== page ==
NASA Looks To 3D-Printed Pizza And Other Foods For Long Distance Space Travel
Lee Rannals for redOrbit.com – Your Universe Online
Contractor received the six month grant from NASA to create a prototype of his universal food synthesizer. The mechanical engineer plans to build a 3D printer capable of providing nutritionally-appropriate meals synthesized one layer at a time from cartridges of powder and oils.
The powder the system uses has a shelf-life of 30 years and contains either sugars, complex carbohydrates, protein or some other basic building blocks for nutrition. He hopes his idea could be a solution to the growing population on Earth not having a sufficient amount of food.
“I think, and many economists think, that current food systems can´t supply 12 billion people sufficiently,” Contractor told Quartz. “So we eventually have to change our perception of what we see as food.”
Pizza is one of the foods Contractor believes he can print off because it can be printed in distinct layers, requiring the print head to extrude one substance at a time. First, the printer will begin laying down a layer of dough that is baked at the same time it is being printed through a heated plate at the bottom of the printer. After this step, it will lay down a tomato base, and finally the “protein layer” will be applied.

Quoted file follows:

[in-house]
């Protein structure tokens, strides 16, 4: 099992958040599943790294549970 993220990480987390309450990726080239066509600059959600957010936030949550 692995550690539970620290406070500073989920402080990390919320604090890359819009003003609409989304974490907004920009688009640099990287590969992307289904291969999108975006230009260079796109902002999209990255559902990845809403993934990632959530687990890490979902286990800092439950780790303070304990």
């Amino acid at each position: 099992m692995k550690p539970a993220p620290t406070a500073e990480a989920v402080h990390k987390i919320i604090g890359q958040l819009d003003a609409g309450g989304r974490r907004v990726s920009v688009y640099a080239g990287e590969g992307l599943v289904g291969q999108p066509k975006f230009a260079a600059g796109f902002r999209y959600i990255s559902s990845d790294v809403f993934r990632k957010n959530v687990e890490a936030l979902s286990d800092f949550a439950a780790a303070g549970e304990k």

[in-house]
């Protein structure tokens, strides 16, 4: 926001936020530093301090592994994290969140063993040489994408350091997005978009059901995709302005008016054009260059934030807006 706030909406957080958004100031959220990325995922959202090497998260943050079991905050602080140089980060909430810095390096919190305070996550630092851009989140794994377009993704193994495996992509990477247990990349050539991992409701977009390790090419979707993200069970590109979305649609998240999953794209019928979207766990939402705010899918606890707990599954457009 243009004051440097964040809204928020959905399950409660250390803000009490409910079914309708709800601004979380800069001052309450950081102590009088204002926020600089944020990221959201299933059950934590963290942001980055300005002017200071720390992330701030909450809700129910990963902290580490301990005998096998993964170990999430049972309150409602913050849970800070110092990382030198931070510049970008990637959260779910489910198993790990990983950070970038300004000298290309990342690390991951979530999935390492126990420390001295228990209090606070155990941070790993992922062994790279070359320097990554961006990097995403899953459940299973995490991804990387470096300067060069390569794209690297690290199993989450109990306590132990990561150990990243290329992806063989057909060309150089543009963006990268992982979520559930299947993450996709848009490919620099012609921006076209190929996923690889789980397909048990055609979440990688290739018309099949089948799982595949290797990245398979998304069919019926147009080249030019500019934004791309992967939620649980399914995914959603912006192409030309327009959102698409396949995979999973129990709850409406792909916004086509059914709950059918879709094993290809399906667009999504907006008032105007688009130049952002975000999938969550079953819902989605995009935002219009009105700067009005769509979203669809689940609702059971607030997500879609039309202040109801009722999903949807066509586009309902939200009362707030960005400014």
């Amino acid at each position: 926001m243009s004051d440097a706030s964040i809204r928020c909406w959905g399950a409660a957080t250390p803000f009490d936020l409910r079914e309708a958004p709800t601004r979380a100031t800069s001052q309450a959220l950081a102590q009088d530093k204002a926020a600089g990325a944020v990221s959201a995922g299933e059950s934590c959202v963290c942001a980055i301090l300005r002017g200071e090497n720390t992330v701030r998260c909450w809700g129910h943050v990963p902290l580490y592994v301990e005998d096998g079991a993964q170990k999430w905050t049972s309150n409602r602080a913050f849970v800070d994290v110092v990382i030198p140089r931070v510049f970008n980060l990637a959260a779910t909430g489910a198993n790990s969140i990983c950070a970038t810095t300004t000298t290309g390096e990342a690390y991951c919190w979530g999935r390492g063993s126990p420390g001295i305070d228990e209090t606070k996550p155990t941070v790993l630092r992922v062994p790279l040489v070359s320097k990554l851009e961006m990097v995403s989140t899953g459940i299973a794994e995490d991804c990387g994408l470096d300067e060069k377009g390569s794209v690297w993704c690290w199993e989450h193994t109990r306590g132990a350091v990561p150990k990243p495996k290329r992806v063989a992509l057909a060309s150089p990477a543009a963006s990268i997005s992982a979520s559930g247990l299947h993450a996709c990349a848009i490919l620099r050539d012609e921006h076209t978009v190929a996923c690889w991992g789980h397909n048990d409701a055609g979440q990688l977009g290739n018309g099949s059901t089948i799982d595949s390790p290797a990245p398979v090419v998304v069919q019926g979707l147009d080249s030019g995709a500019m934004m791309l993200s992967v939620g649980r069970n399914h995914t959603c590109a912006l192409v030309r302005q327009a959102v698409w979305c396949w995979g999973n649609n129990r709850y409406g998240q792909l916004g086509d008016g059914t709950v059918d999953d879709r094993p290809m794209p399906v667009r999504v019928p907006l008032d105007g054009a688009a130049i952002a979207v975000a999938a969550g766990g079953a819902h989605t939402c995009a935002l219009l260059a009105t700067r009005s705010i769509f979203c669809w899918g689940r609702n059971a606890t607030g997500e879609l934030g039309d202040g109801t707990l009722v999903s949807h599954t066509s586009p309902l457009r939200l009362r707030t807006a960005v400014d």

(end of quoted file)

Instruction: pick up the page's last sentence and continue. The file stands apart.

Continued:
According to Quartz, Contractor’s printer is still at the conceptual stage, but he plans to begin building it within the next two weeks.
“Long distance space travel requires 15-plus years of shelf life,” Contractor told Quartz. “The way we are working on it is, all the carbs, proteins and macro and micro nutrients are in powder form. We take moisture out, and in that form it will last maybe 30 years.”
He and his team are initially focusing on applications for long-distance space travel, but his eventual goal is to turn the system into a design that can be licensed to someone who wants to turn it into a business.
“One of the major advantage of a 3D printer is that it provides personalized nutrition,” Contractor told Quartz. “If you´re male, female, someone is sick–they all have different dietary needs. If you can program your needs into a 3D printer, it can print exactly the nutrients that person requires.”
Printing food is a creative concept for the future of 3D printing, but it is not necessarily the weirdest. Researchers from Oxford University are developing a printer that can create materials with several of the properties of living tissues. Their design could become a new technology for delivering drugs to places where they are needed and potentially could replace damaged human tissues.